Study Reveals Mutations in “Junk” DNA Causes Autism and Opens New Perspectives In Genomics
Researchers in New York, leveraging on artificial intelligence techniques, have demonstrated that mutations in so-called 'junk' DNA can cause autism .This study is the first to functionally link such mutations to the neurodevelopmental condition.
Led by Olga Troyanskaya , deputy director for genomics at the Flatiron Institute's Center for Computational Biology (CCB) in New York City and a professor of computer science at Princeton University, the study was also supported by Robert B Darnell ,Professor of Cancer Biology at Rockefeller University and an investigator at the Howard Hughes Medical Institute.
Their team used machine learning and AI to analyze the whole genomes of 1,790 individuals with autism and their unaffected relations. These individuals had no family history of autism, meaning the genetic cause of their condition was probably spontaneous mutations rather than inherited mutations.
The analysis revealed the ramifications of genetic mutations in parts of the genome that do not encode proteins, regions often mischaracterized as 'junk' DNA. The number of autism cases linked to the noncoding mutations was comparable to the number of cases linked to protein-coding mutations that disable gene function.
The implications of the work extend beyond autism. Troyanskaya in a telephone interview with Thailand Medical News said, "This is the first clear demonstration of non-inherited, noncoding mutations causing any complex human disease or disorder."
Of the total human genome,only 1 to 2 percent is made up of genes that encode the blueprints for making proteins. Those proteins carry out essential tasks throughout our bodies, such as regulating blood sugar levels, fighting infections and sending communications between cells. The other 98 percent of our genome isn't genetic dead weight, though. The noncoding regions help regulate when and where genes make proteins.
Mutations in protein-coding regions resulted for at most 30 percent of autism cases in individuals without a family history of autism. Evidence suggested that autism-causing mutations must happen elsewhere in the genome as well.
Uncovering which noncoding mutations may cause autism is not an easy task.. A single individual may have dozens of noncoding mutations, most of which will be unique to the individual. This make the traditional approach of identifying common mutations among affected populations nonviable.
Troyanskaya and her colleagues took a novel approach. They trained a machine learning model to predict how a given sequence would affect gene expression.
"This is a shift in thinking about genetic studies that we're introducing with this analysis," says Chandra Theesfeld, a research scientist in Troyanskaya's lab at Princeton. "In addition to scientists studying shared genetic mutations across large groups of individuals, here we're applying a set of smart, sophisticated tools that can even predict and tell us what any specific mutation is going to do, even those that are rare or never observed before."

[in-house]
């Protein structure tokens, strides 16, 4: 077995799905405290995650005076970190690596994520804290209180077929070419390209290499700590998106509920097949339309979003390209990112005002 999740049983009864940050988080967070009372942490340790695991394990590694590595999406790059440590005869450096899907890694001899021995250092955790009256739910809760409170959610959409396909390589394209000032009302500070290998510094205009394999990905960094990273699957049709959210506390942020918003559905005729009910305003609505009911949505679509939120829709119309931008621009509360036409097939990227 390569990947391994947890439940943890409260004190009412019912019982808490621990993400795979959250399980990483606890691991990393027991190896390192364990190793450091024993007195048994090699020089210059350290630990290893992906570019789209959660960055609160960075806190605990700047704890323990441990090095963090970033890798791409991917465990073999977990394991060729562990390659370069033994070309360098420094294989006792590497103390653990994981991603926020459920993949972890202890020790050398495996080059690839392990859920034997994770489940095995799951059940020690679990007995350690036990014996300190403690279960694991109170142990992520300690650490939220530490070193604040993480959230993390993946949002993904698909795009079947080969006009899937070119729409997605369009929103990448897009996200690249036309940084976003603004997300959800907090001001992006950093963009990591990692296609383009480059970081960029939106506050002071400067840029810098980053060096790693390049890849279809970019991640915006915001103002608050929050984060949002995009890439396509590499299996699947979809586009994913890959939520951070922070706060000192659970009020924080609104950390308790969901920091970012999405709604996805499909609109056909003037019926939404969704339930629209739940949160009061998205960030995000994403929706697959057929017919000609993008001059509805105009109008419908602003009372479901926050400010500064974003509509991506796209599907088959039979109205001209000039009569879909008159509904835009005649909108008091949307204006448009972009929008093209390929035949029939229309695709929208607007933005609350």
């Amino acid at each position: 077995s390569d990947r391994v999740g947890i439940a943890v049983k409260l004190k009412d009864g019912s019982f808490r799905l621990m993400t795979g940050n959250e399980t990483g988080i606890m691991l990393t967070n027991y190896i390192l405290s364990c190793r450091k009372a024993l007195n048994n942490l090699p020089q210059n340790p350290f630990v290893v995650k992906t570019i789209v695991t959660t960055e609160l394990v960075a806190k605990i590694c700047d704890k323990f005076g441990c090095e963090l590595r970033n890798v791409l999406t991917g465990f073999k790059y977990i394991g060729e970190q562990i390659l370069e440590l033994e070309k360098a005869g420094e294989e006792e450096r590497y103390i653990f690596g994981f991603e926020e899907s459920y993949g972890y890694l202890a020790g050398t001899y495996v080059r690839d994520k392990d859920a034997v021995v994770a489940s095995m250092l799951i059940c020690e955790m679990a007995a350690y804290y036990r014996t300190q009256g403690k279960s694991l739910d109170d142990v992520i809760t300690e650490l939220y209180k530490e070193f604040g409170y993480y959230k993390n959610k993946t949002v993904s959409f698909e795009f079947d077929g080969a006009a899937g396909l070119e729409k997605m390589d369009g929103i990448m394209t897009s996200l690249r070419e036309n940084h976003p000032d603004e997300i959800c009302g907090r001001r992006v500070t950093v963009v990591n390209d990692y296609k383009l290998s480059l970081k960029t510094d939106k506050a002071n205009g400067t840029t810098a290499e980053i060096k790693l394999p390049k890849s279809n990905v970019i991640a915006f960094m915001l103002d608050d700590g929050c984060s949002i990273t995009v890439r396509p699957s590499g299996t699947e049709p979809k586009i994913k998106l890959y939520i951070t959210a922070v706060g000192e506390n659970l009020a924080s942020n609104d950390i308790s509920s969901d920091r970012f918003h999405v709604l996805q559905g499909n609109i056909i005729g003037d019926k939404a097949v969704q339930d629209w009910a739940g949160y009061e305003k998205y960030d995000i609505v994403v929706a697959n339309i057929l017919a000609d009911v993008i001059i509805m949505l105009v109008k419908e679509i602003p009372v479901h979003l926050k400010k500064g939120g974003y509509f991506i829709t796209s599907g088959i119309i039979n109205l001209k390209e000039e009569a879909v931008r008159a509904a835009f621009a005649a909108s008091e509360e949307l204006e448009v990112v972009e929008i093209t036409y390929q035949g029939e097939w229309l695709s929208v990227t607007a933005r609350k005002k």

Noncoding mutations in many of the children with autism altered gene regulation, the analysis suggested. Moreover, the results suggested that the mutations affected gene expression in the brain and genes already linked to autism, such as those responsible for neuron migration and development. "This is consistent with how a
utism most likely manifests in the brain," says study co-author Christopher Park, a research scientist at CCB. "It's not just the number of mutations occurring, but what kind of specific mutations are occurring."
The researchers tested the effects of some of the noncoding mutations in laboratory experiments and studies. They inserted predicted high-impact mutations found in children with autism into cells and observed the resulting changes in gene expression. These cellular changes affirmed the model's predictions.
Troyanskaya says she and her colleagues will continue improving and expanding their method. , She hopes the work will eventually improve how genetic data are used for diagnosing and treating diseases and disorders. "Right now, 98 percent of the genome is usually being thrown away," she says. "Our work allows you to think about what we can do with the 98 percent."
Scientists can apply the same techniques used in the new study to explore the role noncoding mutations play in diseases such as cancer and heart disease, says study co-author Jian Zhou of CCB and Princeton. "This opens a new door and enables a new perspective on the cause of not just autism, but many human diseases."
Reference :Jian Zhou, Christopher Y. Park, Chandra L. Theesfeld, Aaron K. Wong, Yuan Yuan, Claudia Scheckel, John J. Fak, Julien Funk, Kevin Yao, Yoko Tajima, Alan Packer, Robert B. Darnell, Olga G. Troyanskaya. Whole-genome deep-learning analysis identifies contribution of noncoding mutations to autism risk. Nature Genetics, May 27, 2019; DOI: 10.1038/s41588-019-0420-0